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Jeff Sharp: Toward A More Efficient, Sustainable Food System

Farmers markets are just one way to support local agriculture. Jeff Sharp is researching how to make the market for local food more efficient and sustainable.

Vegetables at a farmers' market

Photo: cleber (via flickr)

Jeff Sharp, of Ohio State University's School of Natural Resources, talks about what local food is and how to make it easier for everyone to get more of it onto their tables.

This article is part of Earth Eats’ coverage of the 2010 Food in Bloom Conference held in Bloomington, Indiana from June 3-5, 2010. Jeff Sharp of Ohio State University’s School of Natural Resources presented his research “Agricultural Economic Development at the Rural-Urban Interface: The Role of Community Policy and Organization to Local Food System Development” as part of a panel called “Urban Agriculture and Policy”.

Jeff Sharp: We see a lot of enthusiasm for local food systems these days, and people are concerned about a lot of different aspects of the food system.

The opportunity exists for communities that care about this to purposefully act, coordinate, work together to create food system opportunities – for farmers that go to market –  the creation of a farmers’ market creates an opportunity for farmers and consumers to interact.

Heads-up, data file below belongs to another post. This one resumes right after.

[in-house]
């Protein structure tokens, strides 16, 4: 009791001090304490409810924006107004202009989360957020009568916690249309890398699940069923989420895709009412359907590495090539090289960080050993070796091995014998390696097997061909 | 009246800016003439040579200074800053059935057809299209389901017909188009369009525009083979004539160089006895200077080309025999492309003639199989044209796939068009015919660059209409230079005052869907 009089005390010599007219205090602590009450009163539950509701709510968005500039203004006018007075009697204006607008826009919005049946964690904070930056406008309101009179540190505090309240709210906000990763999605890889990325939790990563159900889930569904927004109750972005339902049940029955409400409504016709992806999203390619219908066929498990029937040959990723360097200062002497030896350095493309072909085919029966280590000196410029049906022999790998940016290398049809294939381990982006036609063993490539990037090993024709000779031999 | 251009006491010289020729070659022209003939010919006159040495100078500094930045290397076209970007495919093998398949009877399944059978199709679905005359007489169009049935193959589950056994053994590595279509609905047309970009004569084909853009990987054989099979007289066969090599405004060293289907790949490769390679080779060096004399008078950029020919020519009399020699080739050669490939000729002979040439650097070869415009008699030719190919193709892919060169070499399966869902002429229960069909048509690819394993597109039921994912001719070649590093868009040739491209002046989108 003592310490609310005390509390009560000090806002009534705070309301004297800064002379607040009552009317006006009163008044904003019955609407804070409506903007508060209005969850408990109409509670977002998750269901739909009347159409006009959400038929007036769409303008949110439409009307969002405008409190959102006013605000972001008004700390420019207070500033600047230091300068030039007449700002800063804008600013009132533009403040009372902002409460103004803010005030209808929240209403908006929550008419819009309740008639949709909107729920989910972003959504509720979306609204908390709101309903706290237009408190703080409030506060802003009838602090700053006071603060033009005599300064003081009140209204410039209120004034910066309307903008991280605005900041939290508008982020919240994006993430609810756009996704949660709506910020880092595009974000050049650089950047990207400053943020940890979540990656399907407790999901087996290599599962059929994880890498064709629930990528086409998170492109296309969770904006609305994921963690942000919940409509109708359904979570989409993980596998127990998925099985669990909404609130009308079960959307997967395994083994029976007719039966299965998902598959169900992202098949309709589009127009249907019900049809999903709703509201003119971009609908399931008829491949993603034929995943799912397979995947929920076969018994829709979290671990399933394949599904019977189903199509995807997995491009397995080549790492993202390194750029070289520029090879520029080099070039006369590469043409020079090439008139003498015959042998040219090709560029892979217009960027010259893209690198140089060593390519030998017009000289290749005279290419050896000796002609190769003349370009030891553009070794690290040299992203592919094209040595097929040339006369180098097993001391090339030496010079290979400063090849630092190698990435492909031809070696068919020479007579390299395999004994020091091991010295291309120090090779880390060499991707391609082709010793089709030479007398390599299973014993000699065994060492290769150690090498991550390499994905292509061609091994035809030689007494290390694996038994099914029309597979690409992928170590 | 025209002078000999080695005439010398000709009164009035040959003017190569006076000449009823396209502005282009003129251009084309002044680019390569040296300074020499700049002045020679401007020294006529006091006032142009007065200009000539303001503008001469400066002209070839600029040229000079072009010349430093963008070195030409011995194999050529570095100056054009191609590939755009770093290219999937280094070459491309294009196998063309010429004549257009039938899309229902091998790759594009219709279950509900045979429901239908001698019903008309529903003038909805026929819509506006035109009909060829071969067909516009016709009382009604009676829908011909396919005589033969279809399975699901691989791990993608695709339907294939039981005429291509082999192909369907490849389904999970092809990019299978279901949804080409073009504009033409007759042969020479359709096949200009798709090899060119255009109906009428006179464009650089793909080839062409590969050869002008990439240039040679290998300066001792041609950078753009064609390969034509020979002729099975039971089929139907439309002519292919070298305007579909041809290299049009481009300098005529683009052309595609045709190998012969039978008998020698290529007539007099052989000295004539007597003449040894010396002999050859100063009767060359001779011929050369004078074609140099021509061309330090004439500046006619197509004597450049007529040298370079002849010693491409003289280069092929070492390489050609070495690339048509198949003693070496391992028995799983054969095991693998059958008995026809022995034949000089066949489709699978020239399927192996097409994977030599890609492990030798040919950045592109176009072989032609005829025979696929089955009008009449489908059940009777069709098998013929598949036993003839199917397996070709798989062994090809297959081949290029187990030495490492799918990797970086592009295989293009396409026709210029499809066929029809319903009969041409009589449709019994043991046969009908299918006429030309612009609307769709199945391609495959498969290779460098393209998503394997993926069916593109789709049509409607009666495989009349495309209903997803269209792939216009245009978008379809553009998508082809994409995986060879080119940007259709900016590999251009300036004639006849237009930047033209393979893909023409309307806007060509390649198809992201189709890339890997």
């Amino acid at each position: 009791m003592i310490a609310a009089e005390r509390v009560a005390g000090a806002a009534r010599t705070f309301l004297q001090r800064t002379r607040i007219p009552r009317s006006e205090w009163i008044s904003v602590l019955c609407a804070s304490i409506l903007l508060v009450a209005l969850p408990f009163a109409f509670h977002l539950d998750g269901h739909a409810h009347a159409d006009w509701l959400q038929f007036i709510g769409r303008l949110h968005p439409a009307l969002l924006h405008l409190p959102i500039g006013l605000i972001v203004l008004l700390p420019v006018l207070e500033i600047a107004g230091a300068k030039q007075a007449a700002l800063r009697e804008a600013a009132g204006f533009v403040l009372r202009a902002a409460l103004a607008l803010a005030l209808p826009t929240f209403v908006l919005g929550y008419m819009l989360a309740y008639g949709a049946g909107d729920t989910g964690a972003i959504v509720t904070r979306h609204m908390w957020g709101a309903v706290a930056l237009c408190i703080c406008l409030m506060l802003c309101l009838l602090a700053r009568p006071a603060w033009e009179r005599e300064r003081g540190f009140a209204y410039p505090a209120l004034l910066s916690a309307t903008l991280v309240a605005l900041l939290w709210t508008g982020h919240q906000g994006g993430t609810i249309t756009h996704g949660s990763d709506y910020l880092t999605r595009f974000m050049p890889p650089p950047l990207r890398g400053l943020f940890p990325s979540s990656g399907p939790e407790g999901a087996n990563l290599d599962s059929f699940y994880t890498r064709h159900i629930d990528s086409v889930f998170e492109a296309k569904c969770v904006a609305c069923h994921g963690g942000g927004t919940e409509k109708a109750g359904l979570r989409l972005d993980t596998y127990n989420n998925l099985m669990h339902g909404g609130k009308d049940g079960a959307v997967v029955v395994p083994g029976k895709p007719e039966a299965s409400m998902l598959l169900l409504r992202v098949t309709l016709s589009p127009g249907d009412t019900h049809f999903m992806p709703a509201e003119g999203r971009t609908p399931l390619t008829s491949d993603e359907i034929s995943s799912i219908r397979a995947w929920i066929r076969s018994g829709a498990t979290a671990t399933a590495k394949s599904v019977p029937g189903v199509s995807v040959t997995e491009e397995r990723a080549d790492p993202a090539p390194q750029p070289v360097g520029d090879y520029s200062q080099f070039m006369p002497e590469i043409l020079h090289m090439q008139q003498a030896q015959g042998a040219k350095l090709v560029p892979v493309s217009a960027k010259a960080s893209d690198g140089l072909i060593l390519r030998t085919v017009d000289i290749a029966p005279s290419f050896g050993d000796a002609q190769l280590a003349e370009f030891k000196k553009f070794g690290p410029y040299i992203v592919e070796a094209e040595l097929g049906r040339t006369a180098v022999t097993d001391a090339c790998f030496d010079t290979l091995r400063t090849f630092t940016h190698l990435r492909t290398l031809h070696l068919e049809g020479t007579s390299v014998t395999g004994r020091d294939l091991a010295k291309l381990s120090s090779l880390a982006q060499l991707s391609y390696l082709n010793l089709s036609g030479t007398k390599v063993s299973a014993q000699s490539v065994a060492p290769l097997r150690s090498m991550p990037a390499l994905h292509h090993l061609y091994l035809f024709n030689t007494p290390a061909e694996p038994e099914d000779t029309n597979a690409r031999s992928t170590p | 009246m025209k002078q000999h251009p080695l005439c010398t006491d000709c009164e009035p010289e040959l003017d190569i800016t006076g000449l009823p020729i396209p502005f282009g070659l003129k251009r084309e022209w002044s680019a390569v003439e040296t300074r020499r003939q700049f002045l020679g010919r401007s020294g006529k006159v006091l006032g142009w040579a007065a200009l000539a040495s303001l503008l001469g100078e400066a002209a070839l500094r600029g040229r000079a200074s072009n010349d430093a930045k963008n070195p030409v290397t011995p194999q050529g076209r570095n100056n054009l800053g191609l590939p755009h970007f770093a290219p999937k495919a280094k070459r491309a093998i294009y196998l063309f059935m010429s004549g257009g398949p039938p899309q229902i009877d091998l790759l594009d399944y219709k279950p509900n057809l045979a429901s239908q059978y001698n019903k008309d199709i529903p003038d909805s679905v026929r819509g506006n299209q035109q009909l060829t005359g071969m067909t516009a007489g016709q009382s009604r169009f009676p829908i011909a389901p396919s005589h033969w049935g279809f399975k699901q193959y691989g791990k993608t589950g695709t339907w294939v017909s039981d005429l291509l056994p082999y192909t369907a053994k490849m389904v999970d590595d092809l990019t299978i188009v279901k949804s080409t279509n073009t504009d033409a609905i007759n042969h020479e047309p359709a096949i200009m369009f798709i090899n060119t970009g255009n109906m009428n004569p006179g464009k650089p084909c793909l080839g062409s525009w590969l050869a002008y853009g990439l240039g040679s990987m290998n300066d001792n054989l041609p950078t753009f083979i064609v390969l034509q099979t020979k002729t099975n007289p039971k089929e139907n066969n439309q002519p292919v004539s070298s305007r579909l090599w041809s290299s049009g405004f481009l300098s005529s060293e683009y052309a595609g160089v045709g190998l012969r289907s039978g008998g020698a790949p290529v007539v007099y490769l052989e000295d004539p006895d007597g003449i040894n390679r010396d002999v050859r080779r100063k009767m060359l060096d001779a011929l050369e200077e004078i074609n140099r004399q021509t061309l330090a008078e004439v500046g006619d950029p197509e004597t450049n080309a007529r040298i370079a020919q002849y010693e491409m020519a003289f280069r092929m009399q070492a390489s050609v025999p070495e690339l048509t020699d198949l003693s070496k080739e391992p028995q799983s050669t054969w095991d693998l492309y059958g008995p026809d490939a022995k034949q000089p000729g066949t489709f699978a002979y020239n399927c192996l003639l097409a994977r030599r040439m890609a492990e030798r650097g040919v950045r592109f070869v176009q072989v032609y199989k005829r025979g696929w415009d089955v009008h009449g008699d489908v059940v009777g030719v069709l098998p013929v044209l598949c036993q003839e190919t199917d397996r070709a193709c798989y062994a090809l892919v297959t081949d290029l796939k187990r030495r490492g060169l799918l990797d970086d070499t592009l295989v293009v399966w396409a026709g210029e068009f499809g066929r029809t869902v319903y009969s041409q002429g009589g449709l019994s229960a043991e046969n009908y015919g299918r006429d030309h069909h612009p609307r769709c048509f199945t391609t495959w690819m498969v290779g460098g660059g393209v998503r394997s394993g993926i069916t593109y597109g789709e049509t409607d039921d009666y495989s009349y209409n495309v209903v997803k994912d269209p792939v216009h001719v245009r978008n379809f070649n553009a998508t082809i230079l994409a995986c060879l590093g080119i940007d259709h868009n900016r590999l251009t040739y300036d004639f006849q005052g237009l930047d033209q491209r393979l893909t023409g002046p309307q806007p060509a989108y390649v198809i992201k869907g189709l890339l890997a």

Some communities have invested in creating kitchen incubators, where you take food entrepreneurs and assist them in the development of their food idea.

There are a lot of people out there with great ideas about food products that they think are healthier, safer, more nutritious, and there are ways that communities can act collectively to support that.

So one of the research questions we’re really attending to lately is ‘how do communities organize to support food system development and what are the opportunities of that?’

Megan Meyer (Earth Eats): What are some obstacles that communities face in finding more opportunities to interact with farmers?

JS: I think there are a lot of things that we’re maybe bumping into. I think we probably don’t have enough production. There’s a lot of enthusiasm for this and a lot of people are interested in accessing local foods.